So what about the men’s swim team? Or the woman’s swim team? Or any number of other campus sports organizations that are divided by gender?

    Heck, what about any Dungeons and Dragons group?

    • DrBrydon
      Posted July 14, 2017 at 12:47 pm | Permalink

      The teams are not private organizations. D&D groups are in trouble, though.

  9. Ken Kukec
    Posted July 14, 2017 at 11:13 am | Permalink

    … the committee even considered requiring a sort of ‘loyalty oath’ affirmation …

    How’d that work out during the Truman administration? Was there no one on the committee from the history department?

    • DrBrydon
      Posted July 14, 2017 at 12:51 pm | Permalink

      Sadly enough, the president of Harvard is an historian, and old enough to know better.

  10. Veroxitatis
    Posted July 14, 2017 at 11:16 am | Permalink

    Should we name this committee of busybodies the House unHarvardian activities?

  11. BubbTubb
    Posted July 14, 2017 at 11:28 am | Permalink

    Here’s more SJW nonsense for you.

    Reed College in Oregon offers an all-expenses paid trip to the campus.

    The only catch is that whites are ineligible.

    • Posted July 14, 2017 at 12:28 pm | Permalink

      Is this legal? If a business open to the public can’t discriminate based on race how can a college?

      • GM
        Posted July 14, 2017 at 5:24 pm | Permalink

        Well, if Christian bakeries are not allowed to refuse service to gays, then how could a university get away with essentially the same discriminatory policy based on race?

    • Michael Fisher
      Posted July 14, 2017 at 12:44 pm | Permalink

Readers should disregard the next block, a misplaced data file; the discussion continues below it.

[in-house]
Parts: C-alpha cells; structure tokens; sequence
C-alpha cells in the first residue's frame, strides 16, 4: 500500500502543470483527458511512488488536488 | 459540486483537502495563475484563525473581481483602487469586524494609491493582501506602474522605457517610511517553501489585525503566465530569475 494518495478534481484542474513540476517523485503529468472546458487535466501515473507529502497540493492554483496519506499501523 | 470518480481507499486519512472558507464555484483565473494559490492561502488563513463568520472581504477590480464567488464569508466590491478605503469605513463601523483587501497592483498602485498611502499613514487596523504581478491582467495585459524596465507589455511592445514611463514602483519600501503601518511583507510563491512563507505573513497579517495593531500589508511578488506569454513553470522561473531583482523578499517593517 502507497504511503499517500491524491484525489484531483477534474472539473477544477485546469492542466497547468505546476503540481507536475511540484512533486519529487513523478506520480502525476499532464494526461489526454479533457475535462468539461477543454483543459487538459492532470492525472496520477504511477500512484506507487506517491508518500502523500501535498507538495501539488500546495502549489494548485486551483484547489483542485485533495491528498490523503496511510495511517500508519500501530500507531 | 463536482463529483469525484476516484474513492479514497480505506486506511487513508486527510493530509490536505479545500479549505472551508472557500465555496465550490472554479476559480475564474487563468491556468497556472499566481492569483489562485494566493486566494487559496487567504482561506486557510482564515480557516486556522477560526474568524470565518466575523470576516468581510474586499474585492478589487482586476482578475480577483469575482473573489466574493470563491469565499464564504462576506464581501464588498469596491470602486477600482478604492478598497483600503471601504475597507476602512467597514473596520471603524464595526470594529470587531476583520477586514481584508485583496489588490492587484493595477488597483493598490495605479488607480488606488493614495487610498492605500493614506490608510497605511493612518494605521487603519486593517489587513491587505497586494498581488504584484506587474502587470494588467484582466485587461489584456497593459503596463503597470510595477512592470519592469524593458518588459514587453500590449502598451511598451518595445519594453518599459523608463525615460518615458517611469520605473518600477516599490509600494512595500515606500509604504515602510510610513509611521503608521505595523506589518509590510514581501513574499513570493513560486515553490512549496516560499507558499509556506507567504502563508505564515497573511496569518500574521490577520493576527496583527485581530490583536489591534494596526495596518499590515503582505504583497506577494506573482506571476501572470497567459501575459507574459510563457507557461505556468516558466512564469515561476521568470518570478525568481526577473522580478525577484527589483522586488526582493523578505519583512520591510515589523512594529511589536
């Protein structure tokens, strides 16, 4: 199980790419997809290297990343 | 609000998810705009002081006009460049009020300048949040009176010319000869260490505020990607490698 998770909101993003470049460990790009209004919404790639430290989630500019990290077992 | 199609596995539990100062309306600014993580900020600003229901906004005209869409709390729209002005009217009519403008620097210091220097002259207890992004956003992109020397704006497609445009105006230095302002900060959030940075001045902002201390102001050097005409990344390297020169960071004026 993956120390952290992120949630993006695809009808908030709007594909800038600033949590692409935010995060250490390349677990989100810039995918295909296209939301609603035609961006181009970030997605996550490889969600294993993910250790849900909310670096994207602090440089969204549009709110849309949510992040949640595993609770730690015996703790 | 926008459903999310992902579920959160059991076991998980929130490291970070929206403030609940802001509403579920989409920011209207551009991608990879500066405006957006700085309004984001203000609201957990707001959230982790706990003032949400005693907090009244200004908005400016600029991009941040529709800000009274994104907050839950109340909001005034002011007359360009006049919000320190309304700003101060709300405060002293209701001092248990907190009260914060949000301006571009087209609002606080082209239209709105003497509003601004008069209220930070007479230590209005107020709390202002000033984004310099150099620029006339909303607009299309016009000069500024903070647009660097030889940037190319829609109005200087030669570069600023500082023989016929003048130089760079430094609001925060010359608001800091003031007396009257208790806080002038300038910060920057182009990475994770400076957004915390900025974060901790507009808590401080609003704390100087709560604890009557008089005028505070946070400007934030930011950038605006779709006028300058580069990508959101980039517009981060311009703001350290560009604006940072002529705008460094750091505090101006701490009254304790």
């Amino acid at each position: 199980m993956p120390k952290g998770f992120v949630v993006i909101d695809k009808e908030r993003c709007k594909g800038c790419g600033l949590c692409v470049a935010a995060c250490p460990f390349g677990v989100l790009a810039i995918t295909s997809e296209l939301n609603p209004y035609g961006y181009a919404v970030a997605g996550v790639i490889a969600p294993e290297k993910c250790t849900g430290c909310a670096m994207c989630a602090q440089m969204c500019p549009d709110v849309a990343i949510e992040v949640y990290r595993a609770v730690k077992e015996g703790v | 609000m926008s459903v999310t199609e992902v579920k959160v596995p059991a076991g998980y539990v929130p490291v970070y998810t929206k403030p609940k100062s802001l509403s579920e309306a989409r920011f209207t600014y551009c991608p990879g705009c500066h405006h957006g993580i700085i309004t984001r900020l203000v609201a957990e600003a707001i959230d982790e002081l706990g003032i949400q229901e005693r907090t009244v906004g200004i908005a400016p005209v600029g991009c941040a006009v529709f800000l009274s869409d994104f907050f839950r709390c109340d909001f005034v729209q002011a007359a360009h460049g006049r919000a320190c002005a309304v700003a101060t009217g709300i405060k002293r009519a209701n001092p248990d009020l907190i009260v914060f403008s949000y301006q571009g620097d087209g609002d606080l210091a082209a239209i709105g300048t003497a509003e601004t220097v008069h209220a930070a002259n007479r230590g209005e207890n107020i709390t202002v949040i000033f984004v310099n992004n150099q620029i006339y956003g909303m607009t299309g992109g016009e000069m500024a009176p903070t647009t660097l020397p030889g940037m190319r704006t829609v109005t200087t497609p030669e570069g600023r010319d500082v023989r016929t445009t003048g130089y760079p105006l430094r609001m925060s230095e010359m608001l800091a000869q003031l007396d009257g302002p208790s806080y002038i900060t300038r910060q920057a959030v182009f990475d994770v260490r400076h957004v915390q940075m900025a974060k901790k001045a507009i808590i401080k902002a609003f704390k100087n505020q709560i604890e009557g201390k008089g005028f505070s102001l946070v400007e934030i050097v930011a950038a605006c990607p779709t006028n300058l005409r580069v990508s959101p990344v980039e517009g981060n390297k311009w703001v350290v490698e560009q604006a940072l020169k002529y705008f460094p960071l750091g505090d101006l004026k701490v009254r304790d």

There’s nobody in a wheelchair in that picture! On a different page Reed claims to offer subsidies to students on a needs basis, which is the way most colleges seem to help the needy prospective student. It is peculiar that they’re discriminating against the many poor Caucasians who might want to take a look at the place for free.

      I think the way around this silliness is to ‘identify’ as black etc. – see them wriggle out of that! [or don’t go there is probably for the best]

  12. Gregory Kusnick
    Posted July 14, 2017 at 12:08 pm | Permalink

    Harvard students may neither join nor participate in […] organizations that are exclusively or predominantly made up of Harvard students

    Are we sure this policy wasn’t drafted by Groucho Marx?

    Also note that Faust has announced her intention to step down next June, so the fallout from this will be somebody else’s problem.

    • Ken Kukec
      Posted July 14, 2017 at 1:24 pm | Permalink

      Is her contract up, or is Mephistopheles returning to claim Doctor Faust’s soul?

  13. Posted July 14, 2017 at 12:56 pm | Permalink

    Harvard, the university with a larger endowment than some countries’ GDP, is worried about exclusion? Brian Leiter is right – the lack of class consciousness is appalling.

    (Which is not to say the rest of it isn’t as well, but …)